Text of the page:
Age is no obstacle to Japan's ama free-diving fisherwomen


A group of Japanese grannies emerges from a boat returning to shore. Clad in black wetsuits and bubbling with energy, they are part of a dwindling community of ama — free-diving fisherwomen.

Onshore, the women — who range from 60 to 80 years old — compare the hauls of shellfish they have gathered. Beneath the water, however, they could be mistaken for teenagers, gliding gracefully in the dark depths of the Pacific.

“I really feel like I am a mermaid among the fish, it’s a fantastic sensation,” says a beaming Hideko Koguchi, who works as an ama in the coastal town of Toba, Mie Prefecture.

She kneels and counts the turban shells — a type of sea snail — gathered by the group.

Dressed in her full ama outfit — a mask that covers her eyes and nose, flippers and a black wetsuit that replaced the white version worn by divers until the 1960s — Koguchi sheds the weight of her years. She has been an ama for three decades, and says proudly that she hopes to be diving “for another 20 years.”

During the diving season, which lasts for 10 months a year, the local fishing association scrutinizes weather forecasts and information on marine stocks each day, before issuing a call for the women from loudspeakers.

Each ama — which translates as “woman of the sea” — has only rudimentary equipment: a buoyant ring to signal her presence at the surface while she dives, and a net to hold her haul.

Out at sea, the women set up their rings and then dip beneath the surface, sometimes holding their breath for more than a minute. They resurface and tirelessly dive over and over, dozens of times a session.

Only 2,000 ama are left across Japan, down from more than 12,000 in the 1930s, according to records kept by a marine museum in Toba. The profession still exists in South Korea, where the divers are known as haenyo, but their numbers are also shrinking.

Historical artefacts suggest the tradition in Japan dates back “at least 3,000 years,” says Shuzo Kogure, an ama specialist and researcher at the Tokyo University of Marine Science and Technology. And while the profession has never been restricted to women, it is the female ama who have attracted the most attention. Old photos and postcards depict the divers fishing topless, a practice that ended in the 20th century but remains associated with the ama and the idea of them as “exotic objects of fantasy”, says Kogure.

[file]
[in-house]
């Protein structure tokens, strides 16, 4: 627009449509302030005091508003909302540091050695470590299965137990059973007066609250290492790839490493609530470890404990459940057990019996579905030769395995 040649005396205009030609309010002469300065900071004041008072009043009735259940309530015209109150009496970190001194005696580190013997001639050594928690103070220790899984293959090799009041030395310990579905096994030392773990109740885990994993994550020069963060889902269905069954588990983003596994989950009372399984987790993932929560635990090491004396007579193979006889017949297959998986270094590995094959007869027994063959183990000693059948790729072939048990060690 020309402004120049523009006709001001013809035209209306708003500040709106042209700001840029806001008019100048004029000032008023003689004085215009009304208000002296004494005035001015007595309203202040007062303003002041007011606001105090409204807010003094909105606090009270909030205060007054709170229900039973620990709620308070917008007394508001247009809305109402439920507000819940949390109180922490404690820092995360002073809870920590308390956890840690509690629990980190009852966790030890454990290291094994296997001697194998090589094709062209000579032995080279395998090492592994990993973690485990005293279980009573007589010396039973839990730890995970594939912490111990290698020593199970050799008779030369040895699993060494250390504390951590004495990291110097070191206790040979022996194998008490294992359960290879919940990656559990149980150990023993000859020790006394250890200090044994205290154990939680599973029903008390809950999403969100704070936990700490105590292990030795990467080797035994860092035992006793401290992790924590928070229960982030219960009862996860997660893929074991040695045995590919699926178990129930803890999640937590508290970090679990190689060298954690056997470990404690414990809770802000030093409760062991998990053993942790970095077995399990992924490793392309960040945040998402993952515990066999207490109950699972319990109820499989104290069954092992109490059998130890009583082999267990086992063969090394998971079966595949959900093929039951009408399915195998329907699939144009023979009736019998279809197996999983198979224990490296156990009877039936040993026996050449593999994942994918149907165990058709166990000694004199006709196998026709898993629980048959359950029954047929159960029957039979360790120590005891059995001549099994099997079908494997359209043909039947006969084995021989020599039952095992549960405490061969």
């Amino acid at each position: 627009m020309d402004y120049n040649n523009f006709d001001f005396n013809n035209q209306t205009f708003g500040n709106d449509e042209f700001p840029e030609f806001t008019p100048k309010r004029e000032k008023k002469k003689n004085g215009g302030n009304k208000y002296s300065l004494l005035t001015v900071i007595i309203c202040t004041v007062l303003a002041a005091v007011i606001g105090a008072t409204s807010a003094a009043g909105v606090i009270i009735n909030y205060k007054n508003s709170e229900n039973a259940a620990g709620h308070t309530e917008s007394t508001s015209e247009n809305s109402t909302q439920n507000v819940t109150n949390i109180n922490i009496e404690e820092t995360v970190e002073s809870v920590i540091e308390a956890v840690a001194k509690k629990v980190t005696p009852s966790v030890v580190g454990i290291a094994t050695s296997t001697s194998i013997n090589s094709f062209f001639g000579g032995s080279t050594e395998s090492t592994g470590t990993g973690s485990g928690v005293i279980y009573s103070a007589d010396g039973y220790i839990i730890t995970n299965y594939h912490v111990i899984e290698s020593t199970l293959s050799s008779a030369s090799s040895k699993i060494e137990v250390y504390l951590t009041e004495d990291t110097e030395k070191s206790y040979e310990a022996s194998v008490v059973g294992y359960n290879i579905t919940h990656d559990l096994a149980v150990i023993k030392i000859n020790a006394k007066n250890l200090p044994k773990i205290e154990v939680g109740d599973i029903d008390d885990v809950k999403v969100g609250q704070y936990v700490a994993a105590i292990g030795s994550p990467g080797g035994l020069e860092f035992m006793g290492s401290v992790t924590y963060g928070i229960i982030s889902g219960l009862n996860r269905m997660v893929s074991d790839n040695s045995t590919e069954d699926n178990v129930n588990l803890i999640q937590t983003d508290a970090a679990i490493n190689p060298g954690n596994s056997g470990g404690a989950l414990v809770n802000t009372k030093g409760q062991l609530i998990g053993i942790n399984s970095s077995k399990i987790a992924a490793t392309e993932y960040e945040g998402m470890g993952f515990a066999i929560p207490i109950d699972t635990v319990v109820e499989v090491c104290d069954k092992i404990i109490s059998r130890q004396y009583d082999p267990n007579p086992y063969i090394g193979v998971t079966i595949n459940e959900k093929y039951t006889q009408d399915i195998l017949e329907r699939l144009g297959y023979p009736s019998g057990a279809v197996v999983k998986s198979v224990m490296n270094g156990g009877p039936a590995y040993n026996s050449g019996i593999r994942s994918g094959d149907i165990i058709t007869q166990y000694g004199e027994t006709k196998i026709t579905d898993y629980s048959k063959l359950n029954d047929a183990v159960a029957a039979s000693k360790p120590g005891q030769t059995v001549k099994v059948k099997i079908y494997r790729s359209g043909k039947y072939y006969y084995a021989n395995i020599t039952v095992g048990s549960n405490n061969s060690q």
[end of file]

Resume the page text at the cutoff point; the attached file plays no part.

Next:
Cliches aside, the women have long worked hard to feed their families in isolated rural regions where other types of jobs were limited.

“In the old days, young women would become ama when they left middle school,” like a rite of passage, says Sakichi Okuda, director of the local fishing cooperative.

Like Koguchi and her older sister, Michiko Hashimoto, who dive together, ama usually learned the basics from a relative at a young age. The sisters are part of an ama lineage that stretches back through their mother and grandmother, but, they say, their skills will not be passed on to the next generation. Their children have left for the city, in search of more stable jobs.

Okuda admits that today, “it is no longer viable to take on this job.” To preserve the culture, he says, “we have to answer the question of how we can increase the revenue of these divers.”

The Toba women, some of whom even walk with their backs bent over with age, acknowledge the work is poorly paid and dangerous.

“Of course I would love the kids to take over, but I know that being an ama diver is a difficult job and I don’t recommend it — even to my own children,” says Hashimoto.

She sits warming herself at a fire in a hut where the women catch up and revive themselves after fishing.

“If we want to protect and transmit the values of the ama, their way of life, we have to open the door to strangers and go beyond the tradition of passing things through the family,” says Kogure, adding that the government and local authorities should offer financial support to the divers. “If we can accept that change, then the future need not be so dark.”

In the neighboring village of Osatsu, young recruits are eagerly welcomed. Ayami Nagata, a 39-year-old mother of five, began her ama training last year, following in the footsteps of her grandmother.

“I don’t know how to swim, but I am practising in shallow areas to start with,” she says.

She isn’t joining the profession for the money: each catch goes for only around ¥10,000. For Nagata it’s about escape.

“These moments of freedom,” she says, “are far from the family.”